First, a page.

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Critical Reception:  Tom Clancy's Ghost Recon: Future Soldier

Critical Reception: Tom Clancy's Ghost Recon: Future Soldier

May 30, 2012 | By Danny Cowan




This week's edition of Critical Reception examines online reaction to Ubisoft's squad-based shooter Tom Clancy's Ghost Recon: Future Soldier, which reviews describe as "delicately beautiful even as it delivers brutal thrills." Future Soldier currently earns a score of 80 out of 100 at Metacritic.com.

Ryan McCaffrey at Official Xbox Magazine scores Future Soldier at 9 out of 10. "Tom Clancy siblings Ghost Recon and Rainbow Six have always had a complementary, yin/yang relationship," he explains. "After the explosive urban combat of the two GRAW games, Future Soldier [...] gets the franchise back to its hushed roots -- reminding us why we loved it so much in the first place."

"Future Soldier is a true stealth game...a breath of fresh air in the increasingly loud third-person-shooter genre," McCaffrey continues. "It works in large part because the buddy A.I. is so good -- only once did we see a friendly Ghost get hung up on something and fail to do his job."

The "tagging" mechanics prove particularly satisfying. "Tagging up to four foes with RB is lifted straight from Rainbow, but here it's implemented so that it plays to Recon's strengths," McCaffrey notes. "As soon as you mark a bad guy, one of your A.I.-controlled Ghost teammates will automatically move to line up a clear shot on your target. When the tag turns blue, you'll know he's ready to fire."

"Future Soldier's campaign does lose its stealthy way a bit right at the end, and the presentation can be rough at times, just like the throwaway plot," McCaffrey admits. "Ultimately, though, the game shines not only for staying true to Ghost Recon's roots, but also for doing so while successfully balancing the memories of old fans with the modern expectations of new ones."

Edge Magazine gives Future Soldier an 8 out of 10. "Ghost Recon: Future Soldier's journey through development parallels that of fellow Tom Clancy and Ubisoft stablemate Splinter Cell: Conviction," the review notes. "Both games debuted to the press and public in a form vastly different to their final product, and both ultimately put fresh spins on the established mechanics of their respective long-running series.

"There's even some shared gameplay DNA, with Future Soldier's Ghosts employing Sam Fisher's room-clearing takedowns, branded as Sync Shots here. It's a team effort rather than a one-man special attack, though, upping the pace and offering gung-ho players some fistbumping moments of glorified death."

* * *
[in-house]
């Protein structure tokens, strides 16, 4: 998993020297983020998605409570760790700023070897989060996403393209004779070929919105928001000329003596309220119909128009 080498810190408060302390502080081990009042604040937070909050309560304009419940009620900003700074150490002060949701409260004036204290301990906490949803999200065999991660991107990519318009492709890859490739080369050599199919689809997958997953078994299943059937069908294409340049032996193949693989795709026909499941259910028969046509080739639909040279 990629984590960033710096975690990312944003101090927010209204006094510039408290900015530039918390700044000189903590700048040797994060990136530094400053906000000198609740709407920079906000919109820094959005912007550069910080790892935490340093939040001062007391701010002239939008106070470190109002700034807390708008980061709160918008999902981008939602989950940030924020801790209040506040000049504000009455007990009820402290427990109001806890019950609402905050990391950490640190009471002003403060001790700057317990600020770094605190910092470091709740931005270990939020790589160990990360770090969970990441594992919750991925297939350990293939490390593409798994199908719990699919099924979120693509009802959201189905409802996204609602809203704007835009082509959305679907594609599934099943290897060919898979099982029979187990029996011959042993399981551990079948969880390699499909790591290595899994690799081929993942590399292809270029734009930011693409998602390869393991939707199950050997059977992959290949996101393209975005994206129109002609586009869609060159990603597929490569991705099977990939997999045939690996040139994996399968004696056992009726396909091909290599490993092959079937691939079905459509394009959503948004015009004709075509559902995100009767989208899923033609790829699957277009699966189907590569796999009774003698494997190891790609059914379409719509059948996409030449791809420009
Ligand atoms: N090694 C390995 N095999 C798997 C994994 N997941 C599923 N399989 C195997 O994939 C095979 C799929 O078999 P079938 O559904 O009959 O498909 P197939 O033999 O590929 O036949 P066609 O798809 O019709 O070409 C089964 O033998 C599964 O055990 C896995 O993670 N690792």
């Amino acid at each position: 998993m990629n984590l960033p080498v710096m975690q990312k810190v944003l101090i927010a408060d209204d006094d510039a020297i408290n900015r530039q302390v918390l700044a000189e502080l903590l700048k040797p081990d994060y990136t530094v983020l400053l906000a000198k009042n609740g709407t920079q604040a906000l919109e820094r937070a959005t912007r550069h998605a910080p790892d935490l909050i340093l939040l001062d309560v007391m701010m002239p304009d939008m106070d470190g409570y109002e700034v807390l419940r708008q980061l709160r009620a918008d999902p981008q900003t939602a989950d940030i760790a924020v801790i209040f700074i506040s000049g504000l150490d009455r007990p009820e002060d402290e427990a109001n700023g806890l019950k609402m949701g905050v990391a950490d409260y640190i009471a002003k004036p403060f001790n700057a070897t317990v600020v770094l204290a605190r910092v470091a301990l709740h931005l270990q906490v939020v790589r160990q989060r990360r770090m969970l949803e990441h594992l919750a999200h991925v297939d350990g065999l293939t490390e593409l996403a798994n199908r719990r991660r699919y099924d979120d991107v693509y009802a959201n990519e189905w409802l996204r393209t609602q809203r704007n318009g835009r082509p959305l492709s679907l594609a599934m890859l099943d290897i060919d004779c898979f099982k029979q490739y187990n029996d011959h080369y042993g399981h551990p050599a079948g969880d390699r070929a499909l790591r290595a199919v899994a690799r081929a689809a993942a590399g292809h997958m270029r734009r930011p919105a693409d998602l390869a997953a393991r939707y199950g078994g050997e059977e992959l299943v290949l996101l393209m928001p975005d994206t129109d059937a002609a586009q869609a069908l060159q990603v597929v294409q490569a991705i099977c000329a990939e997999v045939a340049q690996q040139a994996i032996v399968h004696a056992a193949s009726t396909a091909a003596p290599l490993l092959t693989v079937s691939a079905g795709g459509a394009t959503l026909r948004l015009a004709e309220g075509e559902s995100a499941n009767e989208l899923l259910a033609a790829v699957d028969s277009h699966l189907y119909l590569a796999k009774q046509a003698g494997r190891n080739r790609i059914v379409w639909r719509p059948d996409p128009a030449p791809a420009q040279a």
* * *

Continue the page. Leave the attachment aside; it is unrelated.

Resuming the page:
"Elsewhere, Ubisoft's other tweaks to the formula streamline the singleplayer game." Edge recalls. "Generally, your three AI squadmates mirror how you play - they crouch and go prone as a unit, open fire when spotted, and regularly save your fragile life as they flank and face down the opposition. This is a diluted Ghost Recon, then, at once punchier and less strategic than Advanced Warfighter."

"Future Soldier exemplifies a developer honouring the 'fun first' ethos of its publisher's canon, even as it stays true to the seriousness of its espionage licence," Edge's reviewer writes. "Yes, it's lost some tactical edge, but a disciplined commitment to entertainment focuses the experience. In the overmasculine world of the thirdperson shooter, this is a game that stands out for being delicately beautiful even as it delivers brutal thrills."

Game Informer's Matt Bertz rates Future Soldier at 7.5 out of 10. "In the five years since Advanced Warfighter 2 shipped, Battlefield has entrenched itself as a major contender in the console space and Call of Duty took over the world," he begins. "The Ghosts have a lot of catching up to do to stay relevant in the hyper-competitive military shooter genre, but after a troubled development and several delays, this Future Soldier looks more like a military game of the past."

Bertz reports that the single-player campaign is uneven. "Ubisoft occasionally diverts from sandbox levels to mix up the action, but the majority of these sequences falter due to their overreliance on genre cliches like corridor-based level designs and mandatory gun turret sequences," he writes. "I'd rather spend my time trying to master the micro sandbox puzzles than performing Rainbow Six-style breaches, VIP escort, and stealth follow missions."

The multiplayer component is a highlight, however. "Multiplayer has always been a big draw for the Tom Clancy shooters, and Future Soldier preserves that legacy with a robust suite featuring five competitive game modes, class-based progression systems, highly customizable weapons, and a Horde-like mode called Guerrilla," Bertz describes. "Most of the modes are boilerplate, but I enjoyed Conflict mode, a timed competition that rotates the location of objectives throughout the map."

"Tom Clancy shooters have always drawn in military enthusiasts, but after a five-year hiatus Ghost Recon: Future Soldier is facing a much different battlefield," Bertz concludes. "The co-op and competitive multiplayer offer adequate experiences, but the aged graphics, unrefined controls, and cliche-ridden campaign betray the Future Soldier premise and compromise the game's ability to compete with more technologically refined shooters."


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